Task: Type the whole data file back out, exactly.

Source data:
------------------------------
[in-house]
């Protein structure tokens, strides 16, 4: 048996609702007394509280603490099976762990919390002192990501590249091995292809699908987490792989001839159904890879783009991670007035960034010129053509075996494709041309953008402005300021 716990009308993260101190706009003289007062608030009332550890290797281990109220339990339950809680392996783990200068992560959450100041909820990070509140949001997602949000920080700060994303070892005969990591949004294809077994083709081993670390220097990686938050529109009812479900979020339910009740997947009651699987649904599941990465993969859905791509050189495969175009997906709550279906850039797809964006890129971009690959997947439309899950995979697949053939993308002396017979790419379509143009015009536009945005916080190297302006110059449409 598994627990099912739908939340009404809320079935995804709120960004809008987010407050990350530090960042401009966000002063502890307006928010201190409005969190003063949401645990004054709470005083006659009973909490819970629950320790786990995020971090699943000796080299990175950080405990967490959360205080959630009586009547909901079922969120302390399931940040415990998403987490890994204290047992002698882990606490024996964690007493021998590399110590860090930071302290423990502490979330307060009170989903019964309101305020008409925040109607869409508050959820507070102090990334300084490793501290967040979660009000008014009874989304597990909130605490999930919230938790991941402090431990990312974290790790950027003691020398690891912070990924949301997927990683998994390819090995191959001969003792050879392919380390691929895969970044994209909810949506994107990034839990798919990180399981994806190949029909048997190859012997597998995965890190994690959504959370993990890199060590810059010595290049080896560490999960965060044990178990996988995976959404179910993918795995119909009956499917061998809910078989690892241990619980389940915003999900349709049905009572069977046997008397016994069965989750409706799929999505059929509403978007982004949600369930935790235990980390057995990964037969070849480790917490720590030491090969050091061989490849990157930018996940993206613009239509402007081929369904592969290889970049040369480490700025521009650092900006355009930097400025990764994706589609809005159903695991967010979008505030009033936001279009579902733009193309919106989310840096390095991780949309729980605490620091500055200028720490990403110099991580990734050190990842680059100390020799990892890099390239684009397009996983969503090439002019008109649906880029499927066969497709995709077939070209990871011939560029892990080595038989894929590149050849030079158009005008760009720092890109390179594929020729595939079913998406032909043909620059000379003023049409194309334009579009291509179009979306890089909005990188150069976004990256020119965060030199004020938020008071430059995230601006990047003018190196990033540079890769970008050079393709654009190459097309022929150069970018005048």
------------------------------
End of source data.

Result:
[in-house]
């Protein structure tokens, strides 16, 4: 048996609702007394509280603490099976762990919390002192990501590249091995292809699908987490792989001839159904890879783009991670007035960034010129053509075996494709041309953008402005300021 716990009308993260101190706009003289007062608030009332550890290797281990109220339990339950809680392996783990200068992560959450100041909820990070509140949001997602949000920080700060994303070892005969990591949004294809077994083709081993670390220097990686938050529109009812479900979020339910009740997947009651699987649904599941990465993969859905791509050189495969175009997906709550279906850039797809964006890129971009690959997947439309899950995979697949053939993308002396017979790419379509143009015009536009945005916080190297302006110059449409 598994627990099912739908939340009404809320079935995804709120960004809008987010407050990350530090960042401009966000002063502890307006928010201190409005969190003063949401645990004054709470005083006659009973909490819970629950320790786990995020971090699943000796080299990175950080405990967490959360205080959630009586009547909901079922969120302390399931940040415990998403987490890994204290047992002698882990606490024996964690007493021998590399110590860090930071302290423990502490979330307060009170989903019964309101305020008409925040109607869409508050959820507070102090990334300084490793501290967040979660009000008014009874989304597990909130605490999930919230938790991941402090431990990312974290790790950027003691020398690891912070990924949301997927990683998994390819090995191959001969003792050879392919380390691929895969970044994209909810949506994107990034839990798919990180399981994806190949029909048997190859012997597998995965890190994690959504959370993990890199060590810059010595290049080896560490999960965060044990178990996988995976959404179910993918795995119909009956499917061998809910078989690892241990619980389940915003999900349709049905009572069977046997008397016994069965989750409706799929999505059929509403978007982004949600369930935790235990980390057995990964037969070849480790917490720590030491090969050091061989490849990157930018996940993206613009239509402007081929369904592969290889970049040369480490700025521009650092900006355009930097400025990764994706589609809005159903695991967010979008505030009033936001279009579902733009193309919106989310840096390095991780949309729980605490620091500055200028720490990403110099991580990734050190990842680059100390020799990892890099390239684009397009996983969503090439002019008109649906880029499927066969497709995709077939070209990871011939560029892990080595038989894929590149050849030079158009005008760009720092890109390179594929020729595939079913998406032909043909620059000379003023049409194309334009579009291509179009979306890089909005990188150069976004990256020119965060030199004020938020008071430059995230601006990047003018190196990033540079890769970008050079393709654009190459097309022929150069970018005048």